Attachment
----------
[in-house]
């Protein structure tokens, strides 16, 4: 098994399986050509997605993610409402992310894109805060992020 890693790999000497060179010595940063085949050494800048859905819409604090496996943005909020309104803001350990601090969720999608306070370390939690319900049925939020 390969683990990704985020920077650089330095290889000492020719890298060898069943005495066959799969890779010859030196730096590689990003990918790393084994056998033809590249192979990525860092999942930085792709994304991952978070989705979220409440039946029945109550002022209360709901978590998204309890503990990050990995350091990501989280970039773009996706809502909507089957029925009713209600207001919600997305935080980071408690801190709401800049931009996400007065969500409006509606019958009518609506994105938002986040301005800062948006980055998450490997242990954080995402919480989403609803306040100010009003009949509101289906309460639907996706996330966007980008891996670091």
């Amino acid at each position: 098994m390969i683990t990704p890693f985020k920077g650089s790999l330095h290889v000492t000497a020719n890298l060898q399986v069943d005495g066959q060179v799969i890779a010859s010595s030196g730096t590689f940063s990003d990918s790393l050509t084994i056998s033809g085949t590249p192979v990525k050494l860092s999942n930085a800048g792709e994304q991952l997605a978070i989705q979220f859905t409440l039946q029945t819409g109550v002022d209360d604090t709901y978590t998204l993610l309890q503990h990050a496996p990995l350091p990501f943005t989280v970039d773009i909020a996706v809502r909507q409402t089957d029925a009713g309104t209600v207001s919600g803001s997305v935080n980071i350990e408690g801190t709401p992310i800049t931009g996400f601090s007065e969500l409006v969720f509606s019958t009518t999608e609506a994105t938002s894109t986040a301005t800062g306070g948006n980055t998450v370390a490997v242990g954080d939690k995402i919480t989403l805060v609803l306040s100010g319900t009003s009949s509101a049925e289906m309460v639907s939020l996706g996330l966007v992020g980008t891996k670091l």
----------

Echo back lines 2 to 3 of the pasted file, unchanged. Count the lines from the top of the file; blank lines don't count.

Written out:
């Protein structure tokens, strides 16, 4: 098994399986050509997605993610409402992310894109805060992020 890693790999000497060179010595940063085949050494800048859905819409604090496996943005909020309104803001350990601090969720999608306070370390939690319900049925939020 390969683990990704985020920077650089330095290889000492020719890298060898069943005495066959799969890779010859030196730096590689990003990918790393084994056998033809590249192979990525860092999942930085792709994304991952978070989705979220409440039946029945109550002022209360709901978590998204309890503990990050990995350091990501989280970039773009996706809502909507089957029925009713209600207001919600997305935080980071408690801190709401800049931009996400007065969500409006509606019958009518609506994105938002986040301005800062948006980055998450490997242990954080995402919480989403609803306040100010009003009949509101289906309460639907996706996330966007980008891996670091």
């Amino acid at each position: 098994m390969i683990t990704p890693f985020k920077g650089s790999l330095h290889v000492t000497a020719n890298l060898q399986v069943d005495g066959q060179v799969i890779a010859s010595s030196g730096t590689f940063s990003d990918s790393l050509t084994i056998s033809g085949t590249p192979v990525k050494l860092s999942n930085a800048g792709e994304q991952l997605a978070i989705q979220f859905t409440l039946q029945t819409g109550v002022d209360d604090t709901y978590t998204l993610l309890q503990h990050a496996p990995l350091p990501f943005t989280v970039d773009i909020a996706v809502r909507q409402t089957d029925a009713g309104t209600v207001s919600g803001s997305v935080n980071i350990e408690g801190t709401p992310i800049t931009g996400f601090s007065e969500l409006v969720f509606s019958t009518t999608e609506a994105t938002s894109t986040a301005t800062g306070g948006n980055t998450v370390a490997v242990g954080d939690k995402i919480t989403l805060v609803l306040s100010g319900t009003s009949s509101a049925e289906m309460v639907s939020l996706g996330l966007v992020g980008t891996k670091l």